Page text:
Summertime in Maine is a time for kids to be outdoors. There are plenty of crisp, sunny days and a wide variety of outdoor activities to keep children happy, active, and away from the computer and television screens. And yet, those same sunny days we crave can be damaging to us over the long term, unless we take some simple precautions.
It is well established that exposure to ultraviolet (UV) light early in life is a major contributor to the development of skin cancer later. Skin cancer is the most common form of cancer in the United States with over a million case diagnosed each year. Ironically, although most cases of skin cancer occur later in life, the majority of our sun exposure – between 60 and 80 percent – happens before we turn 18 years old. This makes it particularly important to teach good simple “sun habits” to our children early in life.
Some practical summer sun safety tips for kids:
· The midday sun’s rays are the strongest - - when possible, plan high exposure activities for the morning before 10 AM and the late afternoon after 4 PM. UV light can penetrate cloud cover, so use sun protection even on overcast days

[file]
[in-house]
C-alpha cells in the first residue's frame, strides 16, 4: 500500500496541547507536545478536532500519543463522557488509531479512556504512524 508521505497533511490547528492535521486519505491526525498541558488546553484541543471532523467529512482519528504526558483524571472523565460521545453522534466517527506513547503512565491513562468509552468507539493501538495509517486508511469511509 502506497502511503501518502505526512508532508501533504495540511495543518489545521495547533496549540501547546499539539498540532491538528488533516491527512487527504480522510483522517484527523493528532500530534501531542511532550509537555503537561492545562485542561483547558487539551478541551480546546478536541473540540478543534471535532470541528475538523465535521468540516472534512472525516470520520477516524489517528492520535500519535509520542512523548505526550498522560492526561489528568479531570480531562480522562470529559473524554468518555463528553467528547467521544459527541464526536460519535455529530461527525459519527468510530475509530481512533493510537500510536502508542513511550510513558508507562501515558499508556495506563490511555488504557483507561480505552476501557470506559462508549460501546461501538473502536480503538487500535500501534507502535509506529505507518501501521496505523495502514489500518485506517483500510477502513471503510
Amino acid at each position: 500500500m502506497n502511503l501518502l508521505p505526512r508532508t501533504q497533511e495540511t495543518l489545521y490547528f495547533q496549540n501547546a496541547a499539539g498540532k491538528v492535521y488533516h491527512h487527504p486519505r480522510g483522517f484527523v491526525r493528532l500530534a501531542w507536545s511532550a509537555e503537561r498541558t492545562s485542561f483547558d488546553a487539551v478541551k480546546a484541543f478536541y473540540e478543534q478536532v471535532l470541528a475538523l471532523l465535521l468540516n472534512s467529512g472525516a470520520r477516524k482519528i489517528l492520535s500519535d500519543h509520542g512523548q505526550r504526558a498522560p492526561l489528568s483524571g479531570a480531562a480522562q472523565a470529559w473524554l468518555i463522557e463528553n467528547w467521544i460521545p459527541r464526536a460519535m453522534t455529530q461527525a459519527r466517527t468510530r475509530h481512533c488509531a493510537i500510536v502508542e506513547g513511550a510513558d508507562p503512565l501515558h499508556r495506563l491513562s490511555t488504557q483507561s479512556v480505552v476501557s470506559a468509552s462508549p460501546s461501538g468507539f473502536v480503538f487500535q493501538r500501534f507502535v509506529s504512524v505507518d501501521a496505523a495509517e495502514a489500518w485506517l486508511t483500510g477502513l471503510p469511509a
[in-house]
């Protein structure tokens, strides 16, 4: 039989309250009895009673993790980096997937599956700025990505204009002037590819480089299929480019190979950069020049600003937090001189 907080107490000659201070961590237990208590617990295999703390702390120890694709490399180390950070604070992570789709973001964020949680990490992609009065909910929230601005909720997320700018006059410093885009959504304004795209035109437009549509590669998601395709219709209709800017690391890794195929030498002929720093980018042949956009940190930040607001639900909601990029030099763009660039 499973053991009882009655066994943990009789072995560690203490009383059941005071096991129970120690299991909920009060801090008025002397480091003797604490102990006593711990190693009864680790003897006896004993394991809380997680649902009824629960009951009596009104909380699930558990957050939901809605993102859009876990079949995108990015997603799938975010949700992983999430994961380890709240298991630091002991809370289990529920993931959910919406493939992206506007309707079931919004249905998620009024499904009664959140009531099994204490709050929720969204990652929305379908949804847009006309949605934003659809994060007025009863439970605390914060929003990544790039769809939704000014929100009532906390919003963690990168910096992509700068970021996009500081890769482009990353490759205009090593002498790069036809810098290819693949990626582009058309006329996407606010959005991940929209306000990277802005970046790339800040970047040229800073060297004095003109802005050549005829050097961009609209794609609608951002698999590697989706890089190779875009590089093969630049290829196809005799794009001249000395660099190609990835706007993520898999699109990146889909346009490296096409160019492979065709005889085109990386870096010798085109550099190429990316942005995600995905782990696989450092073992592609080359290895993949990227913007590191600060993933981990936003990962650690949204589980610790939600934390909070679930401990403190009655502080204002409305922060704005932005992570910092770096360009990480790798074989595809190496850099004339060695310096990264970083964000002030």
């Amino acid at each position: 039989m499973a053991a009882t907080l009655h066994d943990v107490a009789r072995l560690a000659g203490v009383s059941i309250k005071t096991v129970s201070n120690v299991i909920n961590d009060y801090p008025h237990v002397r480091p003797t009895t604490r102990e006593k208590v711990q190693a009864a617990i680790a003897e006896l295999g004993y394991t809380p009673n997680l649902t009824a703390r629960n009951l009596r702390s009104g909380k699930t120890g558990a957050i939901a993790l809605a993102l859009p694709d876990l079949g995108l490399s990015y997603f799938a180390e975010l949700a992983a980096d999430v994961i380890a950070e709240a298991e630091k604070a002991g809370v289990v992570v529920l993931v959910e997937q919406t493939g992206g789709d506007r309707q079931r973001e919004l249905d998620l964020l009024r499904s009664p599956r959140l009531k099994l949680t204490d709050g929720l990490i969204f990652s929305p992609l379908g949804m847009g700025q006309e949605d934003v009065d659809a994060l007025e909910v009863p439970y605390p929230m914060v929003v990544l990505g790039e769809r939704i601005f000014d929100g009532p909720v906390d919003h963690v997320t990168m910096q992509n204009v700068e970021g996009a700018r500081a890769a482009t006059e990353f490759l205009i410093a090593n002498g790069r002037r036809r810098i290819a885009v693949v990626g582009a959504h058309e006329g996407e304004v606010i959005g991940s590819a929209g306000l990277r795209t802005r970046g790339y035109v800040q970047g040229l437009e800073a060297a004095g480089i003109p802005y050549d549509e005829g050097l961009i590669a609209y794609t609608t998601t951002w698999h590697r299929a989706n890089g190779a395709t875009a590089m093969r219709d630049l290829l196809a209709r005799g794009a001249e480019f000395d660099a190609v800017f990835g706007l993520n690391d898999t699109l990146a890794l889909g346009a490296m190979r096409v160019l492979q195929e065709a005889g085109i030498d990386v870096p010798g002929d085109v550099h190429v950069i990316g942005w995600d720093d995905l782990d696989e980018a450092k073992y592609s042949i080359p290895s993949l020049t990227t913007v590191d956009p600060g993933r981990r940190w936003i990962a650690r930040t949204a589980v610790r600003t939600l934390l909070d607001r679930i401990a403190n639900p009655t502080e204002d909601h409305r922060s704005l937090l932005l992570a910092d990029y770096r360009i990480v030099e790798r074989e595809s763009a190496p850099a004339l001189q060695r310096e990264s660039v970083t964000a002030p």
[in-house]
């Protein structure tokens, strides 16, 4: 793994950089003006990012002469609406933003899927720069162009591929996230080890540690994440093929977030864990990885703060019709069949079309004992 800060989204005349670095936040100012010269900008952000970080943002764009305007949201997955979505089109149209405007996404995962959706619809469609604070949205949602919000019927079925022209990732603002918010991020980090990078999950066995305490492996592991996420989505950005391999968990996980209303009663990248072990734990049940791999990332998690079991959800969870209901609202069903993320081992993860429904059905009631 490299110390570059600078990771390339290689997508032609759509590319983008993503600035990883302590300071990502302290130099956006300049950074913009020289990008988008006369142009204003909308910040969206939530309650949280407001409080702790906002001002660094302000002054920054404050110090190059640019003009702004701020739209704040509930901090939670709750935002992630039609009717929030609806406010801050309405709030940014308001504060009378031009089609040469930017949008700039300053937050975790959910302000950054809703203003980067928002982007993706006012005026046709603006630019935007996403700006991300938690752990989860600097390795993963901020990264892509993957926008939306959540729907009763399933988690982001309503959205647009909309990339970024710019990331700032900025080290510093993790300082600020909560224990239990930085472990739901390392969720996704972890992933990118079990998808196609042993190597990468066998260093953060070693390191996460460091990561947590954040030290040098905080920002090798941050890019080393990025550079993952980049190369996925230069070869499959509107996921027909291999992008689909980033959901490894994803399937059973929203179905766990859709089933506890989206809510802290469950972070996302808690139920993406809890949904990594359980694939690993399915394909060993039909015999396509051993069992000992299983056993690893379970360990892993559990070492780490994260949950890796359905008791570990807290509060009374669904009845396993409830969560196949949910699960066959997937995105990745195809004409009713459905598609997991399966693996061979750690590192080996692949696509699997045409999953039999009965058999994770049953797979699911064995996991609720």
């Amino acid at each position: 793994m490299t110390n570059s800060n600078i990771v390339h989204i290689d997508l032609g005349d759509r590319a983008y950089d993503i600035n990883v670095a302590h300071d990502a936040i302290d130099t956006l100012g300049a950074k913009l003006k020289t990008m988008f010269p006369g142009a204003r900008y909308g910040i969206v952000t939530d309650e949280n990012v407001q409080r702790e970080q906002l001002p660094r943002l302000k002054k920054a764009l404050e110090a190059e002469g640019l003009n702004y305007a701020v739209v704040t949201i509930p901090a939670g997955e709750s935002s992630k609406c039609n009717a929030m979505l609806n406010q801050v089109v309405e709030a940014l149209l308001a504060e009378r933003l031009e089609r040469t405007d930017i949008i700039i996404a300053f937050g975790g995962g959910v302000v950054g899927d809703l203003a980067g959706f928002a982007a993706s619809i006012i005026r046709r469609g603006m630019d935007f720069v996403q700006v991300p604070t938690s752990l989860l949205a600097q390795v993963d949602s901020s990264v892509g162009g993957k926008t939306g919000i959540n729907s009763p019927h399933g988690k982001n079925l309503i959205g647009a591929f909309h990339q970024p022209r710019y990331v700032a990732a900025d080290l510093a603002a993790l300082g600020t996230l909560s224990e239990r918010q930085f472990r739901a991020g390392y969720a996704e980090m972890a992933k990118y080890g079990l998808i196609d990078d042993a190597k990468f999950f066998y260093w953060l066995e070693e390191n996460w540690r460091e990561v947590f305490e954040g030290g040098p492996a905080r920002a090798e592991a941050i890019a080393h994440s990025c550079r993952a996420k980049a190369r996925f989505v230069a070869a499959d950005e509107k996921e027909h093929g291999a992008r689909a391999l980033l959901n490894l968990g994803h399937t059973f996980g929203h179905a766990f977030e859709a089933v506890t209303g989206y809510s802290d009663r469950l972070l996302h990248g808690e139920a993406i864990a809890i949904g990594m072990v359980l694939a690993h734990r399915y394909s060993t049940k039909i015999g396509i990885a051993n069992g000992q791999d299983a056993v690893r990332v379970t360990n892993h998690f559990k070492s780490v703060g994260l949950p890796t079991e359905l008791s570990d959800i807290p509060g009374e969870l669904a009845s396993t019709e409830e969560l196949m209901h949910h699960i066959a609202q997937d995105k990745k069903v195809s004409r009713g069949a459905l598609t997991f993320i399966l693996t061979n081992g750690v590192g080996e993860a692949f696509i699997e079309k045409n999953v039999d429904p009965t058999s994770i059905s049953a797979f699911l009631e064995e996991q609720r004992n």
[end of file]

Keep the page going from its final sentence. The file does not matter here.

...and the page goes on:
· “Covering up” is the simplest way to avoid the harmful effects of UV light. Choose lightweight and tight knit fabrics for those high exposure times
· Babies under 6 months should be kept out of direct sunlight. Shaded areas, broad brimmed hats, and canopied strollers are all good ways to keep your baby’s very sensitive skin protected.
· For older infants and children, routinely use sunscreen and reapply every two hours.
· Choosing a sunscreen:
o Choose a “broad spectrum” sunscreen that is designed for children
o Use a water-resistant or waterproof product
o Choose one with a sun protection factor (SPF) of at 15 or greater.
o Apply sunscreen 30 minutes before exposure whenever possible
For more helpful hints on making the summer both fun and safe for your children, visit the Health Topics section of the American Academy of Pediatrics website at http://aap.org/healthtopics/skinhealth.cfm. The whole family can benefit from some simple preventive health behaviors and still be able to enjoy our wonderful Maine summer to the fullest. Enjoy!
Dr. Jonathan Wood, MD